A Star poll six years ago asked readers if they supported a proposal to close certain Kuala Lumpur roads at night to allow Mat Rempit (loosely, “motorcycle gangs”) to race,
92 per cent of readers said no.
The result should surprise no one. But the idea had been proposed by a former minister in a previous administration that had been led by a leader now on trial for alleged corruption. So, of course, the idea had been taken seriously enough for the said newspaper to run said survey.
I suppose it’s true. We had been living in an age where, to paraphrase columnist George Will, it was difficult enough to find common sense “without a search warrant”.
At the time, the said minister had explained his idea away as something that the gangs might do to blow off steam as they had “no other means of entertainment.” And he was sensitive to their feelings, tactfully referring to the Rempit as “Mat Moto”.
With masterly understatement, the English press translated his tactful phraseology as “motorcycle enthusiasts”.
At their worst, the wannabe Easy Riders were enthusiastically criminal. And even at their collective best, the Rempit were enthusiastic nuisances like non-stop firecrackers, political speeches or aggressively annoying neighbours.
The Rempit are Malaysia’s low-cost version of the Hell’s Angels in the U.S but with a difference: they did rove around in packs but on itsy-bitsy bikes and in the wee hours of the night. That was bad enough, but they weren’t averse to the occasional intimidation, assault and robbery of victims from Rawang to Rompin if it so presented itself.
They did it without fear or favour and it was nothing personal unless you were the victim. The received wisdom was that the police were loath to crack down on them as many were “students.”
Actually, most had never seen the back of a classroom in years. Why waste time learning, they asked themselves earnestly, when ignorance was instantaneous? It was a good question and most aspired to be despatch riders, the better to dispatch their victims with efficiency.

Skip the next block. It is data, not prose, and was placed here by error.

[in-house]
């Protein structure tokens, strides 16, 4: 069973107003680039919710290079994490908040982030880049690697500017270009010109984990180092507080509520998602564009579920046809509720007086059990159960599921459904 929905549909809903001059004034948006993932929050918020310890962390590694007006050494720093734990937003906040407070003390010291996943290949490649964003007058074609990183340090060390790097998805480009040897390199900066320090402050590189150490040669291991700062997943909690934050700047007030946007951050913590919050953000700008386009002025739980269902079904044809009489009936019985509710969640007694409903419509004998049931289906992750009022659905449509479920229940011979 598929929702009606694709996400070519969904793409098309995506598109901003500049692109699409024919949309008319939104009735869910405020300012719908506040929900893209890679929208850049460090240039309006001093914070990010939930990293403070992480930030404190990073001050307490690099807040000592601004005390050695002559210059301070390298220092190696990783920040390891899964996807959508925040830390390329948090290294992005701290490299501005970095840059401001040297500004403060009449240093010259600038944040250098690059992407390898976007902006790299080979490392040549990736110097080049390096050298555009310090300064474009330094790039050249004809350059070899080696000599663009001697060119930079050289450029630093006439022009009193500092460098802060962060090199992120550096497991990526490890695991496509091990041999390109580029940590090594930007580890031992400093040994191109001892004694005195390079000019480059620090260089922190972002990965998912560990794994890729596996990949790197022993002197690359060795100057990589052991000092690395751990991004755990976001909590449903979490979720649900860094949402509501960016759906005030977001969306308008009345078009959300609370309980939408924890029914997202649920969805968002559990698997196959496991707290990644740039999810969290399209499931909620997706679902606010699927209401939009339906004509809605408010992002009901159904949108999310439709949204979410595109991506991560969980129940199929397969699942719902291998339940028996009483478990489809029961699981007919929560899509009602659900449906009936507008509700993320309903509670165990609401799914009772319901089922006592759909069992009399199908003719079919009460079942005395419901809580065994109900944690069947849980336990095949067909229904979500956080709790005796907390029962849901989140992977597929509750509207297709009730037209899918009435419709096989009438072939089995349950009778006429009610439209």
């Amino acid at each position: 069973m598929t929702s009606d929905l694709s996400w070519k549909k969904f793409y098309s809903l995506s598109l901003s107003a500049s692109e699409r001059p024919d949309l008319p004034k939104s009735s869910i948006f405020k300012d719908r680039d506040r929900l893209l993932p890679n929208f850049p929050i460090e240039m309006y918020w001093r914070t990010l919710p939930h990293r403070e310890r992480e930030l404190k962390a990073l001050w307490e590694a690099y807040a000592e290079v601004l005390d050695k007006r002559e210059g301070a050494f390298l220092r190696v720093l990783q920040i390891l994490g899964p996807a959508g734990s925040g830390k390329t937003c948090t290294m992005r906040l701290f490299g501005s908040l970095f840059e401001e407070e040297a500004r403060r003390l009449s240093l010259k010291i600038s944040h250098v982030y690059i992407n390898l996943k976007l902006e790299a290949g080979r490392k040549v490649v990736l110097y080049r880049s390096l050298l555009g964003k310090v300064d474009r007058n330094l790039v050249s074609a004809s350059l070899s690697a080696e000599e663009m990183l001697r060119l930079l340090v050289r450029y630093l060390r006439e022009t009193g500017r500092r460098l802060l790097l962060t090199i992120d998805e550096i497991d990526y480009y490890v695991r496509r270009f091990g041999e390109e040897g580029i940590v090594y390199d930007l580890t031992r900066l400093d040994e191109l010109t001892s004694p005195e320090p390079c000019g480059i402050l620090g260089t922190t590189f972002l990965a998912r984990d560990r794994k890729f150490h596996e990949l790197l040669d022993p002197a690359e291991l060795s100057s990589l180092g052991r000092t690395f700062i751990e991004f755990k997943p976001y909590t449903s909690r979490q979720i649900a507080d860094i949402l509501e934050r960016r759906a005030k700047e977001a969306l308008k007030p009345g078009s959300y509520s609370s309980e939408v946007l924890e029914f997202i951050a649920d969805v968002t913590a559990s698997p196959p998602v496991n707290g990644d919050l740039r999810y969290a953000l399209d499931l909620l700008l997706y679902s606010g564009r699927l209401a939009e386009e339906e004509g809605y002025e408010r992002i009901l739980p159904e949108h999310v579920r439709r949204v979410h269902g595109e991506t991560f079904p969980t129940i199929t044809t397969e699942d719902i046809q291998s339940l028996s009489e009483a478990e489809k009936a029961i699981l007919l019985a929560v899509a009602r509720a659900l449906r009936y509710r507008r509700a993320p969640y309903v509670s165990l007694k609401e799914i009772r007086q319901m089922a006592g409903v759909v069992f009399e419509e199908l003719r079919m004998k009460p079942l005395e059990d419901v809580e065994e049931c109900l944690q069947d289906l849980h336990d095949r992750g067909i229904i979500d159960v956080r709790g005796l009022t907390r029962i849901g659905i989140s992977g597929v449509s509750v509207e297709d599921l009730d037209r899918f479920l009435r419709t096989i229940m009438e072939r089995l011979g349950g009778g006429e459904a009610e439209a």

Some were even, well, religious: they had prayed for bigger bikes without success, so they stole them instead and then asked for forgiveness. “Let us prey,” they said and, verily, it was done.
In truth, you couldn’t blame the police as they had tried curbing them. As far back as 15 years ago the police in Selangor had decided to get tough with the Rempit by confiscating their motorcycles.
But some newspapers objected, pointing out that the act could harm their livelihoods. The police replied that it was precisely what they were trying to do.
But no, the newspapers refused to budge, and the police backed off ensuring that both the livelihoods and the hoods remained lively.
Academic studies have revealed that the Rempit did what they did because they were bored and depressed. In short, it was a perfect cycle that, starting at 17, took years to perfect. They did what they did because they were bored and depressed and were bored and depressed because they did what they did.
The authorities may be getting less amused. Six months ago, repeated complaints from Penang residents led to a massive late-night ambush by police that nabbed over 350 offenders who not only had to push their bikes 7 kilometres to the nearest station but were also charged for various other offences.
The Rempit grumbled that it wasn’t cricket. And they were right, it wasn’t.
It was the law.